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Death of rock guitarist Ronnie Montrose ruled a suicide

April 11, 2012 |  8:45 am

Ronnie Montrose

The death of guitarist Ronnie Montrose has been ruled a suicide, the San Mateo County Coroner's office said this week.

Montrose, 64, died in the living room of his home in Millbrae on March 3, and even though he was found holding a .38-caliber revolver, his death was under investigation, said a spokesperson for the Brisbane Police Department. 

The autopsy revealed that Montrose's blood-alcohol level was at 0.31% when he died, nearly four times the legal limit in California.

PHOTOS: Notable deaths of 2012

According to his widow, Leighsa Montrose, the musician had been clinically depressed most of his life.

"He was very hard on himself," she told the San Francisco Chronicle. "He would play shows where there would be three standing ovations, and all he would talk about on the drive home is what he didn't do right."

He didn't leave a suicide note, Leighsa said.

"He didn't give any indication," she said. "When his mind is made up you can't reason with him with logic. I guess he just let it get the better of him. He was tormented."

Montrose got his start as a session musician, playing acoustic guitar on Van Morrison’s “Tupelo Honey” (1971) and “St. Dominic Preview” (1972). He also worked as a sideman for Boz Scaggs, the Pointer Sisters and Herbie Hancock. Perhaps his most memorable work was with Edgar Winter on the superjam instrumental classic "Frankenstein."

In 1973, Montrose formed his band featuring Sammy Hagar on lead vocals. The group's debut album yielded hits in "Rock Candy" and "Bad Motor Scooter."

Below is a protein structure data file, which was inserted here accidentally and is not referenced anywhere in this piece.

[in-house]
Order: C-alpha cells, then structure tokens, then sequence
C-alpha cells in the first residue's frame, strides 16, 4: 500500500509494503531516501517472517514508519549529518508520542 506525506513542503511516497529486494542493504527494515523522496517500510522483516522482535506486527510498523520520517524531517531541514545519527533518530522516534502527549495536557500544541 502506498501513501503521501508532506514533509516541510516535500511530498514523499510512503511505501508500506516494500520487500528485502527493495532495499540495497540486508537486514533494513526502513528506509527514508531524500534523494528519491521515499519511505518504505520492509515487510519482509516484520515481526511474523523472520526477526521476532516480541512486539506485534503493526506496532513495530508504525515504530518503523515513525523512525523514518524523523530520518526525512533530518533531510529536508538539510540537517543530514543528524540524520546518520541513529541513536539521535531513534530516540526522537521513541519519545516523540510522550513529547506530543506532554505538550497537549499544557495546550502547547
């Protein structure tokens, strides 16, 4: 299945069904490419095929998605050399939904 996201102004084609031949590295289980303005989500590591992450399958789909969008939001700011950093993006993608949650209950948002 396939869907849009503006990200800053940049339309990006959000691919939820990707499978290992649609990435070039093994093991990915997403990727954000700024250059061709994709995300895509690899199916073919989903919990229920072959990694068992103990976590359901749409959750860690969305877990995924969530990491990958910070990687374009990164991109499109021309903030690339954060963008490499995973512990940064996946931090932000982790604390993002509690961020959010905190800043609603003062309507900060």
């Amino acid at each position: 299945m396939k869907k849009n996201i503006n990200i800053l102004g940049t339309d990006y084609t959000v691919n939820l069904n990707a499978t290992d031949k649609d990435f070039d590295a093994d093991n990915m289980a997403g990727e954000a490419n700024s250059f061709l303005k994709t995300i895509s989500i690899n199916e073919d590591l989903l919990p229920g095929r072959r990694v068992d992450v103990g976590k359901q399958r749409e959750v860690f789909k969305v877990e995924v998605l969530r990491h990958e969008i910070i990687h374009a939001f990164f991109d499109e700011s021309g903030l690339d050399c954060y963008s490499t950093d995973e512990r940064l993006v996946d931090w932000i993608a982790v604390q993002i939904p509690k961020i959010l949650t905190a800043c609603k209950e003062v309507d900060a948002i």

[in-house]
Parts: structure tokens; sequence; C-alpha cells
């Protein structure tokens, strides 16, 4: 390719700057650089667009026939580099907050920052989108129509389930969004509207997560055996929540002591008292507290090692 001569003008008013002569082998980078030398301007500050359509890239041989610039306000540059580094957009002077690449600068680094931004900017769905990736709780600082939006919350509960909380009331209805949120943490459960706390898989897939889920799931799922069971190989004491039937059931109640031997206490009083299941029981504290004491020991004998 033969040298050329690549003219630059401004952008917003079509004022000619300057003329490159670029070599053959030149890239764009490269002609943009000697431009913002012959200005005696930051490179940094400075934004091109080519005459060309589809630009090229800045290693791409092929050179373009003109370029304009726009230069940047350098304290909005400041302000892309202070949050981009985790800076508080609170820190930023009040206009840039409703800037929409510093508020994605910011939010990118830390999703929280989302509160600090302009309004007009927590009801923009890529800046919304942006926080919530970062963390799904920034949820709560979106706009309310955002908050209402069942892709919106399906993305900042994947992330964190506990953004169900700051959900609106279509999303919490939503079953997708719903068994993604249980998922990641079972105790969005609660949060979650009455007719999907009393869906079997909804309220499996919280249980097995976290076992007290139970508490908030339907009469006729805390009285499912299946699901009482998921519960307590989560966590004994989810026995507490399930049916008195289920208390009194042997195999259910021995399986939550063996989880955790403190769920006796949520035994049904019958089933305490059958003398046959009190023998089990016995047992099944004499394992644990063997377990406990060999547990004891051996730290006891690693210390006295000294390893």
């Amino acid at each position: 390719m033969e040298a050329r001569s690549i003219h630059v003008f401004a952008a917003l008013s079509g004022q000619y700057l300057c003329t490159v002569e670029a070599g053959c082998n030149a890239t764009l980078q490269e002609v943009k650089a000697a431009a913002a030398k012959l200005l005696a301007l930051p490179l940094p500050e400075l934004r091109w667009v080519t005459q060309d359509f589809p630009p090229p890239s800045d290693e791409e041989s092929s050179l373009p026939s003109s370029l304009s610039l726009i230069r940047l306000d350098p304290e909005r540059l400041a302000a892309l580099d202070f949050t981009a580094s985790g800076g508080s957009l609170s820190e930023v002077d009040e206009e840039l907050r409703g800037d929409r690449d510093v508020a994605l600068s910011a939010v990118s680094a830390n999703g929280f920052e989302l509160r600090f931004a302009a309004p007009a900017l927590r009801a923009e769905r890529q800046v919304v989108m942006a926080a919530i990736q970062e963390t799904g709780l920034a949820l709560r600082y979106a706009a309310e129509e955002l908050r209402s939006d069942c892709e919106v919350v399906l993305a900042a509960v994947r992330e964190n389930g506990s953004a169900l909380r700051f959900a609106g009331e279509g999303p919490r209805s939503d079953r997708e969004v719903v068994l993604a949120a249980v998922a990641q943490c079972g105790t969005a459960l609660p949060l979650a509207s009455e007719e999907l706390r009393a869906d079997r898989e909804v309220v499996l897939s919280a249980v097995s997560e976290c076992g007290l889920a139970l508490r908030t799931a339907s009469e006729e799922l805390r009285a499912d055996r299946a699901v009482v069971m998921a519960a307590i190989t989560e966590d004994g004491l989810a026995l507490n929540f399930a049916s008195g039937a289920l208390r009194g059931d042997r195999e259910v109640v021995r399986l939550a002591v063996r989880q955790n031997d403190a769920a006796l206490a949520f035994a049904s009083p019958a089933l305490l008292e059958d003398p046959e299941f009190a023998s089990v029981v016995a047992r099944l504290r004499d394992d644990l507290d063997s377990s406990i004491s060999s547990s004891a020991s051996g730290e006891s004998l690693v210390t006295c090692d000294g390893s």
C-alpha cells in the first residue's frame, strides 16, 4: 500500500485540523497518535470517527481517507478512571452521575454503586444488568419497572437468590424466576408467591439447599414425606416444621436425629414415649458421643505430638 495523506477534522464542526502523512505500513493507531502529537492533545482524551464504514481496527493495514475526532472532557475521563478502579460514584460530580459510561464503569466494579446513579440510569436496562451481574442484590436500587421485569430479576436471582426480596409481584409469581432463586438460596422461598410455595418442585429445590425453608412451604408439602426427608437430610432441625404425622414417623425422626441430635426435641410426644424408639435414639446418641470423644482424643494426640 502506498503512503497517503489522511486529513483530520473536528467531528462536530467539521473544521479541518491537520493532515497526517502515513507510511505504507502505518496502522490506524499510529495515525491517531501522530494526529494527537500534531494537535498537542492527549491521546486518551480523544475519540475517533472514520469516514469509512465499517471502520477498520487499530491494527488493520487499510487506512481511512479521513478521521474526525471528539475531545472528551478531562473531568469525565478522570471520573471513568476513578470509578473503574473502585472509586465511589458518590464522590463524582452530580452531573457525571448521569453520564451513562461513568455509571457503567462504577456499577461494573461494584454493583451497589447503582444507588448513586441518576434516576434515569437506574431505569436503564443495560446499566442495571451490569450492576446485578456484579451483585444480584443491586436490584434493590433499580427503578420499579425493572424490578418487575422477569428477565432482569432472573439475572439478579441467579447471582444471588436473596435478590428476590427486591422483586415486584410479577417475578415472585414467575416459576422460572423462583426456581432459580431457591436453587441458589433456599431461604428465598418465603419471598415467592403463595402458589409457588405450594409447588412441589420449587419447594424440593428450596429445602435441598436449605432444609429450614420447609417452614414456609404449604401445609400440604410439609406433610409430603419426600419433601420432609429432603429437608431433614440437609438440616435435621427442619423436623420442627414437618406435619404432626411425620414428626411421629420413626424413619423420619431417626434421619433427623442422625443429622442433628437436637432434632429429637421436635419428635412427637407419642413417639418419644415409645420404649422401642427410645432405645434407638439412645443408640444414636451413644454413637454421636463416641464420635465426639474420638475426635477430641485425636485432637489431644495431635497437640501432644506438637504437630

They opened for The Who at Wembley Stadium in 1974. Montrose broke up in 1976, and the guitarist went on to record albums on his own and with a new band, Gamma.

In 2007, he received a diagnosis of prostate cancer, leading some fans to speculate he had died from complications from the disease, but in 2009, he announced the disease was in remission. He played nearly 50 shows last year.

In an interview with Rolling Stone, Sammy Hagar called Montrose's passing the end of an era. He was “one of the pioneers of American heavy/hard rock, and certainly one of the great hard-rock guitar players. But he was more than that -– he was really versatile.”

In a statement on Montrose’s website, the family wrote, “By now, the devastating truth of Ronnie’s death is public knowledge.... We can only hope that you will choose to celebrate Ronnie’s life, and what his music meant to you, rather than mourn his passing. Ronnie would have wanted it that way. He loved being a guitarist, a composer, a producer, and a creator of magic.”

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-- Thomas Curwen

Photo: Rock guitarist Ronnie Montrose. Credit: Prime Time Entertainment Inc.

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